Sewage sludge containing human waste could be dumped on UK farmland
Sep 08 2020
A LEADING food waste expert has raised concerns over plans that could see Amsterdam dump 30,000 tonnes of sewage sludge containing human waste on farmland in the UK.
The permit for a shipment of 27,500 tonnes of municipal sewage sludge was issued in February by the UK’s Environment Agency, according to a document obtained under the Freedom of Information Act by Greenpeace’s Unearthed investigative unit.
Kevin Quigley, commercial director at food waste recycling and sustainability firm, Warrens Group, said that while it is legal to use treated sewage sludge as fertiliser on farmland in the UK, there are more sustainable alternatives closer to home.
He said: “At Warrens’ anaerobic digestion plant in Newton Aycliffe, County Durham, we produce a valuable biofertilizer which is derived from our food waste treatment process. The resultant AD digestate, which is made up of nitrogen, phosphate and potash, is high in nutrients and readily absorbed by crops.
“We supply land owners within a ten-mile radius of the plant, but we’re keen to talk to other farms and agricultural businesses who might like to learn more about the productions and supply of fertiliser from the plant.
Kevin warned that with any kind of waste there is risk and it must be treated under strict health and safety protocols, but the worry is when those regulations are not adhered to.
He added: “At Warrens, we take our responsibility to the environment very seriously and it’s ironic that spreading the sludge on farmland is banned in the Netherlands, but allowed in the UK. It just doesn’t seem right. The last thing any farm owner needs right now is their farmland to be contaminated and for pathogens to get into the food chain.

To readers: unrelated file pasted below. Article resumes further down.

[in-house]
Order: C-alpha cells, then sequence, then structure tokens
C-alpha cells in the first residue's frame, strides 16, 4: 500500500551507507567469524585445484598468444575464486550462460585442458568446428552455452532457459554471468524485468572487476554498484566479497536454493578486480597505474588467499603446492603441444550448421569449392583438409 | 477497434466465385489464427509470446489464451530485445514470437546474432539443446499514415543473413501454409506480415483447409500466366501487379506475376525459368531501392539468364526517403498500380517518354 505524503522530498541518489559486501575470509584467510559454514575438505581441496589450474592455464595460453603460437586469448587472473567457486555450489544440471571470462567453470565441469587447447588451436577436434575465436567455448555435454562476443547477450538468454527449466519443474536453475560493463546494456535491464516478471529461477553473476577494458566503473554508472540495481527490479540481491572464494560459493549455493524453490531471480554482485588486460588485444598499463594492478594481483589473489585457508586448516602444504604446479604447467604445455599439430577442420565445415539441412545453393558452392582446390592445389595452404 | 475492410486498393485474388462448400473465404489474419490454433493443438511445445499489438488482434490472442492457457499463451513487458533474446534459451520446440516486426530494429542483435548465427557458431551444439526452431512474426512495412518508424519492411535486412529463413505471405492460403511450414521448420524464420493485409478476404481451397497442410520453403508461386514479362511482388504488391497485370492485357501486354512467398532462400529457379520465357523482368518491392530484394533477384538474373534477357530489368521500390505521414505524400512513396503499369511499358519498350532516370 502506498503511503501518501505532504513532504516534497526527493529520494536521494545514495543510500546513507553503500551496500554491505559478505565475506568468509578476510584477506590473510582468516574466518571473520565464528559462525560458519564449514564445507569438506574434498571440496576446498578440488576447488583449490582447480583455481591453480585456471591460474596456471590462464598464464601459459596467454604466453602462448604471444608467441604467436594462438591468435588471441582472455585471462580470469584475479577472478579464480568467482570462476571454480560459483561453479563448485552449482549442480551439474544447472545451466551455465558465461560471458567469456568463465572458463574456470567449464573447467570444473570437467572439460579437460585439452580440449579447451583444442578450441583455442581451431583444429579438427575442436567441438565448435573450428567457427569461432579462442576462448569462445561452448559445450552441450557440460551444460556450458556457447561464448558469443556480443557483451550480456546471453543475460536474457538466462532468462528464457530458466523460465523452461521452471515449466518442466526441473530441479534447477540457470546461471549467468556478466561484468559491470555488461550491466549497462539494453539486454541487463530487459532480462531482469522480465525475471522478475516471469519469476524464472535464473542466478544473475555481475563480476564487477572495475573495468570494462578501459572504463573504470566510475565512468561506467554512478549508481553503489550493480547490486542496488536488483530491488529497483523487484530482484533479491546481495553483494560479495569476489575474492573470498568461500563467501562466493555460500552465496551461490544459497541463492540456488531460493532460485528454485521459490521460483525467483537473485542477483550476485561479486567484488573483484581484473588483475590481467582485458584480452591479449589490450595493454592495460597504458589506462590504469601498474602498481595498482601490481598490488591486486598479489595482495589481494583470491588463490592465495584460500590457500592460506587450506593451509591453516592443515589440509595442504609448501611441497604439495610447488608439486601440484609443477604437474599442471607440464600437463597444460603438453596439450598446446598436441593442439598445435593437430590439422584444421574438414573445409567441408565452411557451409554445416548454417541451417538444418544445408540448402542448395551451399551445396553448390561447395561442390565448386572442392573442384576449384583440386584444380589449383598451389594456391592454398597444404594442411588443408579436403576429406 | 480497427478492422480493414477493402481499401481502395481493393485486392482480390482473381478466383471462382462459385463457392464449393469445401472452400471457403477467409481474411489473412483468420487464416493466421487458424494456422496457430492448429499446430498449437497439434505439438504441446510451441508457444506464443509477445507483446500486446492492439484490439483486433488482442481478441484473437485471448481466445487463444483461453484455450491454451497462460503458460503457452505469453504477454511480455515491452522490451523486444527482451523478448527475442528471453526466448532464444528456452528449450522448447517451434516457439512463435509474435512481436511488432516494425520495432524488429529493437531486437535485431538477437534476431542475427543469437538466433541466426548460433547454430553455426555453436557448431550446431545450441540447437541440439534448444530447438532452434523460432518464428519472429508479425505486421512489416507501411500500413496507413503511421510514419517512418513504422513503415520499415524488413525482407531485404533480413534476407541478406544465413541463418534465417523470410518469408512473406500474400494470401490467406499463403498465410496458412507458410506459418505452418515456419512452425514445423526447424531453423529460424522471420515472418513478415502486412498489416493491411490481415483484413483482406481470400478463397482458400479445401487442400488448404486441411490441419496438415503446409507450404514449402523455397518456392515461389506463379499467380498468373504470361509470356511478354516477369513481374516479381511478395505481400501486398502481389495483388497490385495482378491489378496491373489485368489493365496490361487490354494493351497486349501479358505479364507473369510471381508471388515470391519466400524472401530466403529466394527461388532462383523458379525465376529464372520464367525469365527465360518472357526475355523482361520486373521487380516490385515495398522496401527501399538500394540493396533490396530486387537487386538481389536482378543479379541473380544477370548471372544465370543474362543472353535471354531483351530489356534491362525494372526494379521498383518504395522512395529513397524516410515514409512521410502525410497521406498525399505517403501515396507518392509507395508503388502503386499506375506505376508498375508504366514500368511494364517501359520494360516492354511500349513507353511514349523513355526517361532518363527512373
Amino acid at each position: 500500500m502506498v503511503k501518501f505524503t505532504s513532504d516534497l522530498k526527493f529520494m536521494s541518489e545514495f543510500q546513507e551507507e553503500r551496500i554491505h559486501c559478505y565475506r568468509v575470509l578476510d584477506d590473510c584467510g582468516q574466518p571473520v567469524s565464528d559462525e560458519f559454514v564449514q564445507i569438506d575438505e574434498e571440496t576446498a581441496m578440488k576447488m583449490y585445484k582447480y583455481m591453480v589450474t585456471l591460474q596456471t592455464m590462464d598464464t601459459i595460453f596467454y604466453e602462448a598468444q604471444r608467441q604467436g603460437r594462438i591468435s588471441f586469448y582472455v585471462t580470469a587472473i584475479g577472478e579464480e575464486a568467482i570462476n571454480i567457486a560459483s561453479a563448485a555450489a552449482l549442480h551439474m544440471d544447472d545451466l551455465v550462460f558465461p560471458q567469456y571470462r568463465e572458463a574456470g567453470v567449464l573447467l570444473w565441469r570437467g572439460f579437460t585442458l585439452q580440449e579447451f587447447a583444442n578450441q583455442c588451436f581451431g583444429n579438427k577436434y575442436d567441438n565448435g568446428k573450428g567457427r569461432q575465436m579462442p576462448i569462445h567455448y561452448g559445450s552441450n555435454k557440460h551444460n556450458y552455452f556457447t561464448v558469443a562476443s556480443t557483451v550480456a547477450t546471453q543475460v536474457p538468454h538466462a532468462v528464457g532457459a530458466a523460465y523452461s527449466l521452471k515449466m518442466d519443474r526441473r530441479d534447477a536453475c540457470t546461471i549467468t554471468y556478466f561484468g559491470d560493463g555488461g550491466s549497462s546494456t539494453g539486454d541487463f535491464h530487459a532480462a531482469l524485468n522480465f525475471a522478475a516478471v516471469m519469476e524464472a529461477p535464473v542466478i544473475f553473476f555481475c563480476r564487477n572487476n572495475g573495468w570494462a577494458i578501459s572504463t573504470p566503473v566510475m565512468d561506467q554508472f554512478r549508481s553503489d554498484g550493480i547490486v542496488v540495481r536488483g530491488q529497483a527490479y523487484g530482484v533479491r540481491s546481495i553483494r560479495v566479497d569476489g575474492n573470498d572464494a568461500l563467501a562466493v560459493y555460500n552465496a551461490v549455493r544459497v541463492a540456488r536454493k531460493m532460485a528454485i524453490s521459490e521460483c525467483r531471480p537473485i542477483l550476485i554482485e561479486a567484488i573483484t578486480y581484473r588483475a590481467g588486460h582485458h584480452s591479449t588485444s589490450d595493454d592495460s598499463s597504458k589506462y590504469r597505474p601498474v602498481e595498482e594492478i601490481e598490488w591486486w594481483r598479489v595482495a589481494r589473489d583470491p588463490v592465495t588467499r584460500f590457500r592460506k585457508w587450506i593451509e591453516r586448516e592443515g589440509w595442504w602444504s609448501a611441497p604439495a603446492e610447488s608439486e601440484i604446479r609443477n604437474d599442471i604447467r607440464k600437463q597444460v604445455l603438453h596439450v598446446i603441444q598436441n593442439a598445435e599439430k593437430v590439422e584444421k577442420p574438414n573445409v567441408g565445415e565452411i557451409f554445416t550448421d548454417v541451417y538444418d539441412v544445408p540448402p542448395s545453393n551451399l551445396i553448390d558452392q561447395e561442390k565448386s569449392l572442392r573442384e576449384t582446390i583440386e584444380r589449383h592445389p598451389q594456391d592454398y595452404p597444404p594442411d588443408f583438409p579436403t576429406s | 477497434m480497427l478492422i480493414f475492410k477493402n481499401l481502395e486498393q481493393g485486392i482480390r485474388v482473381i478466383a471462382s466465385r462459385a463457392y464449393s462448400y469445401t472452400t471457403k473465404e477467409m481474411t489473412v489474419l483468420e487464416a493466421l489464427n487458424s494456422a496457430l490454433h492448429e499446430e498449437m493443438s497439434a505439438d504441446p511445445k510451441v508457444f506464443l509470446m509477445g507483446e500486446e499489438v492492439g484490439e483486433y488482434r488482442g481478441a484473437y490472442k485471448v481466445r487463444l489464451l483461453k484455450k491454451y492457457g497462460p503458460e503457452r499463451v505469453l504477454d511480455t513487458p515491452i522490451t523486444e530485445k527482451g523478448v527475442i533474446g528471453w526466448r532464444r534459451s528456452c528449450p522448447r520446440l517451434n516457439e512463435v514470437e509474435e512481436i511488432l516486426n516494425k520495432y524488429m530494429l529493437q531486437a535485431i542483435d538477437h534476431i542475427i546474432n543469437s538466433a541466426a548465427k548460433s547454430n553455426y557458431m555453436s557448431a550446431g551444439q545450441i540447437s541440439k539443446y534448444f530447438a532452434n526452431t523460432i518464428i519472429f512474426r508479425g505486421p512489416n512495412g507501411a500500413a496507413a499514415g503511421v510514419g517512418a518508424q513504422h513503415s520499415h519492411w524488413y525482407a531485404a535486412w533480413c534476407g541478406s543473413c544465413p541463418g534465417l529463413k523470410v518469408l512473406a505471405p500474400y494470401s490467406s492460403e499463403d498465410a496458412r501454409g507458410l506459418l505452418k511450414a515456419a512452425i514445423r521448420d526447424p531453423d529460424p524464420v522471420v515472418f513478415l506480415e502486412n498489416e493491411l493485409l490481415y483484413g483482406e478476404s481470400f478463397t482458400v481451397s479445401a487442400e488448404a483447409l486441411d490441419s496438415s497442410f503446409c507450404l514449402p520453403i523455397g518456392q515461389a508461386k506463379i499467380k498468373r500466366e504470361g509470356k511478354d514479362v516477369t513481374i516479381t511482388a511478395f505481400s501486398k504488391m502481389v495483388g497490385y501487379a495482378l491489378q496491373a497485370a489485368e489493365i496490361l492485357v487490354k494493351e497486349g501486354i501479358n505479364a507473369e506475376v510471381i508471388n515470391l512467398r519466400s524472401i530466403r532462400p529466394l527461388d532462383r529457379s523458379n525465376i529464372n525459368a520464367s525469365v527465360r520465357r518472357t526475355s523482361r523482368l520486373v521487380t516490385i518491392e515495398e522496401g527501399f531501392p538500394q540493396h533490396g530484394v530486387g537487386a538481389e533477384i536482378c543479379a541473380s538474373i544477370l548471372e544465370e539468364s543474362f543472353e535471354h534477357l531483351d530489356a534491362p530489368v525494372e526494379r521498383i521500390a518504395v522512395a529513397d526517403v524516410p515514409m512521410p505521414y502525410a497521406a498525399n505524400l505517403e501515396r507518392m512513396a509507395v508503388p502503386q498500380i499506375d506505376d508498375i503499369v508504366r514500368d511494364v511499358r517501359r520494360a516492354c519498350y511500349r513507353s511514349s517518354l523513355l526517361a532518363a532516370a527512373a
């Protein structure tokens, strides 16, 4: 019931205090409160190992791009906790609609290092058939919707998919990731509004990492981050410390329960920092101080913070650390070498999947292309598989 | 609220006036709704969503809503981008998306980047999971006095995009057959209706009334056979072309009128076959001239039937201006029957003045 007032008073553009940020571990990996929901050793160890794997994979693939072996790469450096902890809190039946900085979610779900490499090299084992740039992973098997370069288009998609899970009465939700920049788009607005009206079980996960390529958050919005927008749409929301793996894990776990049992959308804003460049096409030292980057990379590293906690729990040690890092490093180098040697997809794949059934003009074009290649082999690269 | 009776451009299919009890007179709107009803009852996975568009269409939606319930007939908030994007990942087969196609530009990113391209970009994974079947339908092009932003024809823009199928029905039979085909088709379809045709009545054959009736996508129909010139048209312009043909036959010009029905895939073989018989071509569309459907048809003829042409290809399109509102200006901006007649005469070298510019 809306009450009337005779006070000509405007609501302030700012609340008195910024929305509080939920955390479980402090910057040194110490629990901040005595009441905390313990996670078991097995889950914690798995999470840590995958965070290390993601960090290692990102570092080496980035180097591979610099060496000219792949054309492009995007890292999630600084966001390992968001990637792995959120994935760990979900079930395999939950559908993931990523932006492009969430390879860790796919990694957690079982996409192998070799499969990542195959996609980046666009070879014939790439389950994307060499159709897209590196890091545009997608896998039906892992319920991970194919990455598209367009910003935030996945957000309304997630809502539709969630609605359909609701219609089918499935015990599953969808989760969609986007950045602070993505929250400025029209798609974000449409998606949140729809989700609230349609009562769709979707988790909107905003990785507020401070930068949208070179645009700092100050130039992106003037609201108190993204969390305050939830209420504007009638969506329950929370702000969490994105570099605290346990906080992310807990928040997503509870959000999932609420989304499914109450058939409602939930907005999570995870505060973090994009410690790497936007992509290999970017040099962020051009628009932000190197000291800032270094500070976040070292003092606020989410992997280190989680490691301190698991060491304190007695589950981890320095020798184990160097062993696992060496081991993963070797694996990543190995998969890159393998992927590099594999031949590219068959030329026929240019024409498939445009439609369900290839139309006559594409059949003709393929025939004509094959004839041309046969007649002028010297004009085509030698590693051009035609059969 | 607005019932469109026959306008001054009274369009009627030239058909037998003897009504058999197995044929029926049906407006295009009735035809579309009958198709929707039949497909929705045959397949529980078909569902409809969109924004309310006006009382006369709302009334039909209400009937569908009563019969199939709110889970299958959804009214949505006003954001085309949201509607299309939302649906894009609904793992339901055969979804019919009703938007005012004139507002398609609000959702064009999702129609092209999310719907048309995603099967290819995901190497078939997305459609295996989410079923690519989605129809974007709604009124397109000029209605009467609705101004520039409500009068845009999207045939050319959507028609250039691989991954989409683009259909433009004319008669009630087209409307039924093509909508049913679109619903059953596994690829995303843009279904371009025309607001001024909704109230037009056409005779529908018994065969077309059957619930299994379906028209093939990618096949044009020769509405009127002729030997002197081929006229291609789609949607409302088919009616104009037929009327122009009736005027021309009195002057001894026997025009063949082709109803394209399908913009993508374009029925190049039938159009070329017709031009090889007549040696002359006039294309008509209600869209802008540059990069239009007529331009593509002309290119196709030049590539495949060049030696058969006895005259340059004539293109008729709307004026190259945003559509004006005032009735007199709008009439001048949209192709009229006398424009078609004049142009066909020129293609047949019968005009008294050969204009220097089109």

“There are a number of safety factors that need to be taken into account with waste because it can contain all sorts of horrible pathogens such as e. Coli and Salmonella.
“For example, when food waste is anaerobically digested, the biogas produced is primarily composed of methane and carbon dioxide, with lesser amounts of hydrogen sulphide, ammonia, and other gases. Each of these gases has safety issues. Overall, biogas risks include explosion, asphyxiation, and hydrogen sulphide poisoning.
“Despite good hygiene being paramount on our site and in the food waste industry in general, the Coronavirus pandemic has taught us all valuable lessons about sustainability.”
Kevin suggests that striking local partnerships might be key to shortening supply chains: “Farmers need to ask themselves whether the fertiliser they use is truly sustainable as they work to lower their carbon footprint. Now is as good a time as any to reach out to neighbouring businesses like ours to find out how we can work together.”
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